Catharina Keller and Henning Stetefeld
Although the latest trials (DESTINY, DESTINY II, HAMLET, DECIMAL) have provided evidence that
decompressive hemicraniectomy in malignant MCA infarction (MMI) can improve survival rates and neurological
outcomes, the decision for or against the procedure remains challenging in respect of the inclusion and exclusion
criteria, such as the definition of MMI, severity of symptoms at stroke onset and neuroimaging findings.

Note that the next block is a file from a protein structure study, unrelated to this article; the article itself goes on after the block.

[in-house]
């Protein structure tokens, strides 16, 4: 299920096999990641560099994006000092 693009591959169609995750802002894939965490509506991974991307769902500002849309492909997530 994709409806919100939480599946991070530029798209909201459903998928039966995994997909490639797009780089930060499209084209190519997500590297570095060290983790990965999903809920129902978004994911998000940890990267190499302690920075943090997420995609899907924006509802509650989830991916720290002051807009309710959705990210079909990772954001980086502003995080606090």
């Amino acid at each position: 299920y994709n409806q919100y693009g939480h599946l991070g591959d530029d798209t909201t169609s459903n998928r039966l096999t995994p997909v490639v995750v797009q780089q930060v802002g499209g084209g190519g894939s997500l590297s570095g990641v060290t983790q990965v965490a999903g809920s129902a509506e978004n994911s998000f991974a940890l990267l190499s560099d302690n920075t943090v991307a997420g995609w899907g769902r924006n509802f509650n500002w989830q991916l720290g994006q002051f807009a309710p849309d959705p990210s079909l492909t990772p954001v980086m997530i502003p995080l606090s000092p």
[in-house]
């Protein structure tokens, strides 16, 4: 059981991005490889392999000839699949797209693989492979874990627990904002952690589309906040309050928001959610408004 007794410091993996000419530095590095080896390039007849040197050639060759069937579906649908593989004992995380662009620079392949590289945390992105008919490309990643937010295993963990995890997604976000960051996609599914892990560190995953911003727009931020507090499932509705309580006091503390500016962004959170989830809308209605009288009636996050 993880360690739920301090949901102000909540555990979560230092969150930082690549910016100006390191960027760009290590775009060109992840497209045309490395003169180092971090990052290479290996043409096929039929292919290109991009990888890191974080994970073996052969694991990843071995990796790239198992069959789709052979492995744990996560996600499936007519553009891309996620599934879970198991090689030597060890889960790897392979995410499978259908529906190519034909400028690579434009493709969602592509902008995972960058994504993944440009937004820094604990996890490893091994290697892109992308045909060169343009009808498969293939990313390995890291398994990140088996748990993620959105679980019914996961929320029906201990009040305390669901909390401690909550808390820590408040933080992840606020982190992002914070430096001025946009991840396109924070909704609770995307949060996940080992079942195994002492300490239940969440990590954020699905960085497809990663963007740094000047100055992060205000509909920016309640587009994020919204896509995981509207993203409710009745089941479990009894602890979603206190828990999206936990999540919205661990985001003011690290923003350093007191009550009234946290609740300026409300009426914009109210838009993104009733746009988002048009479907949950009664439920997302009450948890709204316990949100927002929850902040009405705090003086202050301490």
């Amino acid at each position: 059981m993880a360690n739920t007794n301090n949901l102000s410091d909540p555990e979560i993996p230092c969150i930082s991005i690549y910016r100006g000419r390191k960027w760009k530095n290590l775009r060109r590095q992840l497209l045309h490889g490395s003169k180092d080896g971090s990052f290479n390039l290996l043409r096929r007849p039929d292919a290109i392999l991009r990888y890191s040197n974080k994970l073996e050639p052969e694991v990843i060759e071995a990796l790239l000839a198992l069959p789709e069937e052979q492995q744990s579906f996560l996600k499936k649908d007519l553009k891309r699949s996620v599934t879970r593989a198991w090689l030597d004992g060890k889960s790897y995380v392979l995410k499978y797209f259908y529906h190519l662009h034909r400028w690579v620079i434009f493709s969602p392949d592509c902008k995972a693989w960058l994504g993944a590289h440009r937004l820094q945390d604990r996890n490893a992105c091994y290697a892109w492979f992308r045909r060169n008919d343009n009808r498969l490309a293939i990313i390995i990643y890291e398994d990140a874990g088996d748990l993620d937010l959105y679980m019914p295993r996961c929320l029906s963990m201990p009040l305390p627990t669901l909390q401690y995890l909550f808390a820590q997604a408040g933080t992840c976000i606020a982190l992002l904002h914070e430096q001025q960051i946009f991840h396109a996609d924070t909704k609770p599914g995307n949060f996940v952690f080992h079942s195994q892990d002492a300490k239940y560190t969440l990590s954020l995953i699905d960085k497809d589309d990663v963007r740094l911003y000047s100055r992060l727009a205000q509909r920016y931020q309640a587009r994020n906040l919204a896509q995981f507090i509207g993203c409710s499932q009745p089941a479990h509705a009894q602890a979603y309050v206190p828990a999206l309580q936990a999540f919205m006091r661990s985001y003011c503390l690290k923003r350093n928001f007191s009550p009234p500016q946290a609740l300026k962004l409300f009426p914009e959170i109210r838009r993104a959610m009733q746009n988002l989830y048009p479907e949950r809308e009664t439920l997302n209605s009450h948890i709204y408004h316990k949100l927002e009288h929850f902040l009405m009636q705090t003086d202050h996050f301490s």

This report focuses on a young patient who suffered an MMI of the right hemisphere. Because of a rapid
deterioration in the clinical symptoms, we decided to perform an early decompressive hemicraniectomy after 24h.
The patient survived without any complications, and with a favourable outcome (mRS 1).
The case shows that young patients in particular can have a remarkable potential for full recovery after an MMI,
and that the benefits of surgery outweigh the risks, provided that 1) the hemicraniectomy is performed promptly
(after careful consideration of whether brain swelling might occur soon after MMI), and 2) the elective brain territories
have not yet been affected.